The “New Year’s” launch will go much better if there is time in January to recruit leaders and form groups before the series starts in late January. Better yet, use the whole month of January to recruit and form groups, then run your series between the Christian holidays of Super Bowl Sunday and Easter.
Every church is different. For instance, Canadian churches will want to start their Fall series after Canadian Thanksgiving. If you live in Seattle and the mountain is still out in September, you might want to wait until October to start your series. If your people’s calendars fill up very quickly at the start of the school year, then you’d better launch groups when school starts, so folks still have an evening available.
Use these seven suggestions to guide you. I want you to succeed with your next group launch, but in the end, you need to do what works best in your neck of the woods.
By Allen White
I’ve seen small group launches go really well. And, I’ve had churches come to me after the launch or a series of launches and ask for help. Not so secretly, I really wish I had the opportunity to talk to them first. Any church only has so many opportunities to successfully launch groups and connect the majority of their members. Failure to launch in these circumstances is fatal for future launch attempts.
As I’ve worked with churches, large and small, across North America, I have discovered seven things that help churches successfully launch groups. By having these things in place, you have a better chance of recruiting the leaders and coaches you need, forming groups that will last, and make your senior pastor a raving fan of groups.
Insight #1: Choose the Right Topic.
The right or wrong topic will make or break your launch. Think about who you are trying to connect: church members or folks in the community. If you chose a mature topic like tithing or fasting, more than likely you’ll have a tough road getting your members to participate let alone anyone from outside of your church. Think about topics that would be a felt need for your people and your community.
I’ve coached churches who have done a two step strategy with this. The first campaign was used to connect and cast vision to the church body. The second campaign was designed for the church to reach the community. For instance, Capital Area Christian Church in the Harrisburg, PA area launched a New Year’s series in 2015 called Manifesto. This series laid out the vision and mission of the church to their people. Then, after Easter 2015, the launched a second series called Monsters Under the Bed, which addresses the topic of fear — now that’s a significant felt need. In the second series, they connect more in their congregation, but also quite a few in their community.
Insight #2: Lower the Bar on Leadership.
That doesn’t mean throwing people who are completely unprepared with no coach into the deep end. When I say, “lower the bar” I mean temporarily setting aside your requirements for short term series groups. These groups aren’t advertised. You don’t send people to these groups. You invite people who are open to doing a study with their friends give small groups a try. Maybe for the first time.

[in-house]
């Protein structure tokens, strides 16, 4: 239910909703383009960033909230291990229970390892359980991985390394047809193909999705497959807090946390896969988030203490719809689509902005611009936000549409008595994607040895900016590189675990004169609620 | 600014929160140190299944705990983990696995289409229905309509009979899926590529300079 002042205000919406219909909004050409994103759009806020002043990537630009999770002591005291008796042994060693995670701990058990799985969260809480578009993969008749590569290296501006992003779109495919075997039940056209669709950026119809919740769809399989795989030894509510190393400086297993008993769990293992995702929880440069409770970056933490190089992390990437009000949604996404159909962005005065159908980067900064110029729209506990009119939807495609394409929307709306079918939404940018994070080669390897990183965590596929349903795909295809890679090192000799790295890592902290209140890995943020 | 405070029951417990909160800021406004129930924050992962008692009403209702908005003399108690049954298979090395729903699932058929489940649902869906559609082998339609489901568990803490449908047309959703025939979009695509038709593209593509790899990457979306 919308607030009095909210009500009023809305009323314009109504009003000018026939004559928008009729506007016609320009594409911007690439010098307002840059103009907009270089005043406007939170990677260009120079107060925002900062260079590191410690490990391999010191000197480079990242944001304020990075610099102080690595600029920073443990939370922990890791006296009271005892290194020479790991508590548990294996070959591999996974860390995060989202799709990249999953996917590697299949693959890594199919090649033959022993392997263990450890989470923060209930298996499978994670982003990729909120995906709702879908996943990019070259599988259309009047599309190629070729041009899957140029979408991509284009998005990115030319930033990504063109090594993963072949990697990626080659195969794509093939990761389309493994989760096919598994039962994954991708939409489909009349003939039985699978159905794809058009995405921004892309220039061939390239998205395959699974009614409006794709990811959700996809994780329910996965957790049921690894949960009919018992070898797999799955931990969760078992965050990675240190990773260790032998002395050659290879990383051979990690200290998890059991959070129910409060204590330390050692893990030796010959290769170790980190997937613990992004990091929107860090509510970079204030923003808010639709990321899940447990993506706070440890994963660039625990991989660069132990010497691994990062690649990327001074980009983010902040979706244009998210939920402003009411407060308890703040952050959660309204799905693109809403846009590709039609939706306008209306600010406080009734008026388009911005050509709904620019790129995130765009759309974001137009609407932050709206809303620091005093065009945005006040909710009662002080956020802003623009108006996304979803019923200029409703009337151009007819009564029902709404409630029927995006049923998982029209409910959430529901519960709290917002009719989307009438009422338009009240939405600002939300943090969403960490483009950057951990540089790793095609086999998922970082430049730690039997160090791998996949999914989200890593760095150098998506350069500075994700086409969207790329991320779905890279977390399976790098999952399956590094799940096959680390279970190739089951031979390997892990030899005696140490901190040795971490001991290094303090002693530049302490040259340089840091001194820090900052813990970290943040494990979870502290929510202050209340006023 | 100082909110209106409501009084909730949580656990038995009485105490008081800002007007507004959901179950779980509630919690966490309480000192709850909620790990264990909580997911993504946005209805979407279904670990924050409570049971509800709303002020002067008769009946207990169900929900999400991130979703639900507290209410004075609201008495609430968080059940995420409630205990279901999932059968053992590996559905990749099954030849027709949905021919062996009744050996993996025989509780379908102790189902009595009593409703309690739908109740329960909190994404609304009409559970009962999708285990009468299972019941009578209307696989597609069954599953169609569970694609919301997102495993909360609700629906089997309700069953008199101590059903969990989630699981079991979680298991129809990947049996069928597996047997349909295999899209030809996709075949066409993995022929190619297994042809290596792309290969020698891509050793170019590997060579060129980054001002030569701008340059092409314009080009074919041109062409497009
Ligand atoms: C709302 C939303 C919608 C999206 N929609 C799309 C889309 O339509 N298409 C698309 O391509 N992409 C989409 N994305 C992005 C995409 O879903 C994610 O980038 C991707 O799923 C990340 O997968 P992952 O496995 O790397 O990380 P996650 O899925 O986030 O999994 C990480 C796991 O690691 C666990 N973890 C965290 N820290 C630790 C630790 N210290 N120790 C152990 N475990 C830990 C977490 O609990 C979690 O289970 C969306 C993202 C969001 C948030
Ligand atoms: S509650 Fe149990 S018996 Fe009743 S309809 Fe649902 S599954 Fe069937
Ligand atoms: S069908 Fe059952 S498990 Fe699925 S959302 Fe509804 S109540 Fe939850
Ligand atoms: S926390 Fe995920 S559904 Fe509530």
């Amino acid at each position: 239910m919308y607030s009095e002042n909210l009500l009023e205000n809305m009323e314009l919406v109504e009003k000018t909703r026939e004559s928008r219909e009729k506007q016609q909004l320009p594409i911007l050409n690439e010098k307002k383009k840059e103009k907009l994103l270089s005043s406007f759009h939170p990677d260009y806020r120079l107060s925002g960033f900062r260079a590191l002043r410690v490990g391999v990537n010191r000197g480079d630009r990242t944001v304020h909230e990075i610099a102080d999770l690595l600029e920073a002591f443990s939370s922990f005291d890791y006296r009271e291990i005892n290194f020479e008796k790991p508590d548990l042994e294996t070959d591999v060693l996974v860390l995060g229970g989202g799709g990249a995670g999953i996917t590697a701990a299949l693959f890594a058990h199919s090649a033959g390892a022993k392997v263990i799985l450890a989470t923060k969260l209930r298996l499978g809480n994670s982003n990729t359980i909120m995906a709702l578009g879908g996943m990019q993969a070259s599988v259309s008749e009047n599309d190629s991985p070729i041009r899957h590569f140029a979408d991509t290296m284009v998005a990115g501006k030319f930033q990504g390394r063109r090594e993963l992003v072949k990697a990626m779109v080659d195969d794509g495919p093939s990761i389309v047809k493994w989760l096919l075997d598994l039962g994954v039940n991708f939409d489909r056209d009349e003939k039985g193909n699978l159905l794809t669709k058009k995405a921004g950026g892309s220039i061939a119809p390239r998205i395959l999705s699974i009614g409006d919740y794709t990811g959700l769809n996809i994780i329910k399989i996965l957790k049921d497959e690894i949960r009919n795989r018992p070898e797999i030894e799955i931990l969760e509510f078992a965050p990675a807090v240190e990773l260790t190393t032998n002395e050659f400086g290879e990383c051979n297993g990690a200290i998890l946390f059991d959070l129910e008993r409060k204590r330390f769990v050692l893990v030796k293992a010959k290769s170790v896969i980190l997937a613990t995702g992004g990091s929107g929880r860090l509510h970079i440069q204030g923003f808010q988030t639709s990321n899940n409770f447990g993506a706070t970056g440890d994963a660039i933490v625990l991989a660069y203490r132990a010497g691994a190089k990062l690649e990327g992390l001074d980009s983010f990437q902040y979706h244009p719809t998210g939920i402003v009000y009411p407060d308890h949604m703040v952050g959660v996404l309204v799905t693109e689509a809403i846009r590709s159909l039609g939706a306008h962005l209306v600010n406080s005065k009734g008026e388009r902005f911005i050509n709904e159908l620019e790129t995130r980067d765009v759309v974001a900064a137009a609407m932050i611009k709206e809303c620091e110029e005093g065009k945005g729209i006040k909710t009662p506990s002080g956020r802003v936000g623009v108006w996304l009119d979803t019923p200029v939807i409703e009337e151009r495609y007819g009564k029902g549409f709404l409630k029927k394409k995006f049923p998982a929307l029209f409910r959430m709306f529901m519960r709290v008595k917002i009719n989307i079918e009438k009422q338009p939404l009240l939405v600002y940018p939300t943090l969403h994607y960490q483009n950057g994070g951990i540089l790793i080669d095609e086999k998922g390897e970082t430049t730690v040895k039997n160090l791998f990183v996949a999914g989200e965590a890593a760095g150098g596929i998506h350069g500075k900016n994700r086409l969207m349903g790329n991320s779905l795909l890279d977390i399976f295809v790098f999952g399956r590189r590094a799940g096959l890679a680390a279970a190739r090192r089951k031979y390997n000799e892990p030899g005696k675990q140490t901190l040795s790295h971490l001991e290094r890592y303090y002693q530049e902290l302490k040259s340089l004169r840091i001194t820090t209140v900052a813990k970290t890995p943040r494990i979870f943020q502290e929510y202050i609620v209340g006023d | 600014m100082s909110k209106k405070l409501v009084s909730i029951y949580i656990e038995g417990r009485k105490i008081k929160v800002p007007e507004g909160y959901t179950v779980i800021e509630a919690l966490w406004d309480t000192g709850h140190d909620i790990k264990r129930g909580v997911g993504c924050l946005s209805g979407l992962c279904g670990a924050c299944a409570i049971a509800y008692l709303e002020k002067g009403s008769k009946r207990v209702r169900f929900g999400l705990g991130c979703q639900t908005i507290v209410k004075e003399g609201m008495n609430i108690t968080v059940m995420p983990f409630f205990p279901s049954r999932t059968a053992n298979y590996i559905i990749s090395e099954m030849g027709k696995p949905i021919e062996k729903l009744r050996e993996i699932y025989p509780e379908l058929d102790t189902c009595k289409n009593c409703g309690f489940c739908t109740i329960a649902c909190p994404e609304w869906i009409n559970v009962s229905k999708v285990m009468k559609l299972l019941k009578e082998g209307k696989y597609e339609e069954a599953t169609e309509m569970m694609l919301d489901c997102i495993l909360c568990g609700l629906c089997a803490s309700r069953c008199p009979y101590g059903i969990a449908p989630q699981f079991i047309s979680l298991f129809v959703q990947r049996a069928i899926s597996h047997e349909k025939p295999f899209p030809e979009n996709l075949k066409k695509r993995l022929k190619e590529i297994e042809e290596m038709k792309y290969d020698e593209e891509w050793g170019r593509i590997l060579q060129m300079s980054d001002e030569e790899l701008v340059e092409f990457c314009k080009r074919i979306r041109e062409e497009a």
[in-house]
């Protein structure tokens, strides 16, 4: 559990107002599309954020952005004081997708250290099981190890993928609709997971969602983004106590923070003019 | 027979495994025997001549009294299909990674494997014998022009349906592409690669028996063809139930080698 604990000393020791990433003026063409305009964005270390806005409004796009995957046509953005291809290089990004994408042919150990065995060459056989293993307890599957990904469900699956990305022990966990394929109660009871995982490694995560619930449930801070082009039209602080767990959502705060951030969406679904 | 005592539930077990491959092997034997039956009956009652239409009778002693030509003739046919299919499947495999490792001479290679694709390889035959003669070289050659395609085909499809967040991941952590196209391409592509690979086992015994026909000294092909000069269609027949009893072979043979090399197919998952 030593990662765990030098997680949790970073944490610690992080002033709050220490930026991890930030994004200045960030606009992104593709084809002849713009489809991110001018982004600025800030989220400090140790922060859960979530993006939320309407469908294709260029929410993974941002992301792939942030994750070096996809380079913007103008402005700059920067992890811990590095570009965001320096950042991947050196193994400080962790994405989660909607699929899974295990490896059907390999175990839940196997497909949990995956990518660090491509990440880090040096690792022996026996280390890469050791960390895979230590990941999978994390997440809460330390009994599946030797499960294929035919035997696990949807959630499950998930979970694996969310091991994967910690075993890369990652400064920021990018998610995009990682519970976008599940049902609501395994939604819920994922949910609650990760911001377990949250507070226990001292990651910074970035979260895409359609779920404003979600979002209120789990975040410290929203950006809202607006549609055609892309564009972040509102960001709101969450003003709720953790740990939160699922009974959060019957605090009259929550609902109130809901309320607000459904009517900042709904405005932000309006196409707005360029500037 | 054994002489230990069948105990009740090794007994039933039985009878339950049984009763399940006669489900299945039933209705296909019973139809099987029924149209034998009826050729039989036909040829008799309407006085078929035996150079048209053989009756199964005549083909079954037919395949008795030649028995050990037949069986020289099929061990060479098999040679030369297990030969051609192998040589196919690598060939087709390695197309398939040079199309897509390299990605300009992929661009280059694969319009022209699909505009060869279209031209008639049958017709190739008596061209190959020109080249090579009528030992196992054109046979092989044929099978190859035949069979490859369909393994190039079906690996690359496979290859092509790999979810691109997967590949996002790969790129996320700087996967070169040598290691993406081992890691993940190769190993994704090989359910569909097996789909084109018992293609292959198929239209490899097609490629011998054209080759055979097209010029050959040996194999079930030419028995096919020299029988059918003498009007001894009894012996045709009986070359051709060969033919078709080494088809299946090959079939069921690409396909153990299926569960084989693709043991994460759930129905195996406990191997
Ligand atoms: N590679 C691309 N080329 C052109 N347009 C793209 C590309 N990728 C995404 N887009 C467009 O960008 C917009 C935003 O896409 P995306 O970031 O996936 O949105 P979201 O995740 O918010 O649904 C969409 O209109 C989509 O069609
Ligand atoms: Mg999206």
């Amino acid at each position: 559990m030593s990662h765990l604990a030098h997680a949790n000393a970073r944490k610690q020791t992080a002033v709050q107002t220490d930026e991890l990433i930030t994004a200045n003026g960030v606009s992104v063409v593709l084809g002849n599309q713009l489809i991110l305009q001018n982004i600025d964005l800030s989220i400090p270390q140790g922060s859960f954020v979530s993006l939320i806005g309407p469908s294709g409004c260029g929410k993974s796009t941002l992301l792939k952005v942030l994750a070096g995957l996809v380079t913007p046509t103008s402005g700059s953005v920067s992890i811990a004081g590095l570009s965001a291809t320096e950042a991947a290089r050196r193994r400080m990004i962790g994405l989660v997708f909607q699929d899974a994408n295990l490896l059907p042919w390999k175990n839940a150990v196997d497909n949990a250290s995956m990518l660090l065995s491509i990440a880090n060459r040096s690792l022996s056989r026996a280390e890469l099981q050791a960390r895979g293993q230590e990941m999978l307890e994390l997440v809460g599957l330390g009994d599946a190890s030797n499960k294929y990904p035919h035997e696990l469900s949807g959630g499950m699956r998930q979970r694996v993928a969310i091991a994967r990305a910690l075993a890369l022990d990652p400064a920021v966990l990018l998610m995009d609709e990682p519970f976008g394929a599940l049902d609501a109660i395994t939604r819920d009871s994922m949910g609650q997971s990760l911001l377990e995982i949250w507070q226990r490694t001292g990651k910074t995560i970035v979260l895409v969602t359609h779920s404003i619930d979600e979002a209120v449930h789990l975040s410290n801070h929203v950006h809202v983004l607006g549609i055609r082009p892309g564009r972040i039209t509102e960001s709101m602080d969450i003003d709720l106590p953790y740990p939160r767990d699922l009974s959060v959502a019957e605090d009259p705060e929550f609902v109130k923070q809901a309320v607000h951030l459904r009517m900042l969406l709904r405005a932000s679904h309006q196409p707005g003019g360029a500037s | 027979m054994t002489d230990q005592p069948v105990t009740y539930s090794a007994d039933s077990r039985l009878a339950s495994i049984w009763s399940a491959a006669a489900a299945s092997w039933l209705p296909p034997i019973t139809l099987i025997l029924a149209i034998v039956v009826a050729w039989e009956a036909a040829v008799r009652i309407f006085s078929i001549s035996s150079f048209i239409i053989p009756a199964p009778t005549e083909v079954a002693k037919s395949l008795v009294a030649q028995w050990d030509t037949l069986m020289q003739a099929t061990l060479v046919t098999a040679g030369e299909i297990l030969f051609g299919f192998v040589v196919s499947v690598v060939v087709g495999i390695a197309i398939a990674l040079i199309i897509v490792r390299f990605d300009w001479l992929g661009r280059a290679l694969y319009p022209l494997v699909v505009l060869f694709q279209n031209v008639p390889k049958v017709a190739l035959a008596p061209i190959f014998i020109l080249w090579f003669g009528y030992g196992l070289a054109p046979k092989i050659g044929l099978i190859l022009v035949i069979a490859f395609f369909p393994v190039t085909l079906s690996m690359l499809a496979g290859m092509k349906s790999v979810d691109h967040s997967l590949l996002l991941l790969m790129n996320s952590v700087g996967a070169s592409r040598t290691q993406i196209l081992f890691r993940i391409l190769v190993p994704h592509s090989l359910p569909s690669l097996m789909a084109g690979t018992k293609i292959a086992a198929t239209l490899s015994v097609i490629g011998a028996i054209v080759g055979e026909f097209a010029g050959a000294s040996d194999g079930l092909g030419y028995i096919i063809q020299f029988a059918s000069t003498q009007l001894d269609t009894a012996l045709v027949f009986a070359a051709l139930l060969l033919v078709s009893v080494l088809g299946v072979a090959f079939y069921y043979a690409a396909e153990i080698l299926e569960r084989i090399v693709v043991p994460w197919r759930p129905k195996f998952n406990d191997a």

If they have a good experience leading a group, then invite them to do more. Eventually, you will offer them a leadership track to make them official leaders. If things didn’t go so well for them, then thank them for giving it a try and encourage them to try another ministry.
As Neil Cole says, “We need to lower the bar on what it means to be a leader and raise the bar on what it means to be a disciple.” Not everyone has a leadership gift, but we are all called to “go and make disciples.” No one is exempt from the Great Commission. By giving your people an easy to use tool like a video-based curriculum, you can help your people live in obedience to God by equipping them for what God commands them to do. When did this become an option?
Insight #3: Focus on Recruiting Group Leaders.
If your pastor is willing to give “airtime” in the weekend service to talk about groups, recruit leaders. If your pastor gives you airtime for multiple weekends, recruit leaders. If you are recruiting leaders, people will figure out the church is launching groups or doing a church-wide campaign. Don’t waste this precious airtime promoting groups. And, certainly don’t waste this precious airtime promoting classes and Bible studies that are on their way out. Recruit leaders.
Insight #4: Keep the Invitation and the Response Close Together.
People only think about church when they are in church. When the pastor invites folks to lead a group, then provide a way IN THE SERVICE for them to respond. Don’t send them to the lobby. Don’t send them to the website. Don’t send them out the door without collecting their response.
Whether you use a response card which is placed in the offering, an online survey taken on a smartphone, or texting a message to a designated number, you want to get a “Yes” from every willing person before they head out the door. If you send an email invitation from the Senior Pastor during the week, provide a link for them to sign up online.
Insight #5: Shorten the Distance Between Their “Yes” and Starting the Group.
Since we’ve already waved the requirements, the new leaders are already one step closer to starting their group. Whether the Senior Pastor encourages them in the service to begin inviting people to their groups or they are instructed on how to form their groups in a briefing immediately after the service, don’t allow any time to pass from when they say “Yes” to when the new leaders put things in motion.
The longer you wait, the sooner they will get cold feet. Don’t schedule a briefing or orientation a month from the invitation because it’s efficient. I would rather host three briefs per weekend for three weeks in a row with a handful of people at each than wait a month and lose half of the prospective leaders in the process. You’ve made it easy for people to start groups, now get them started!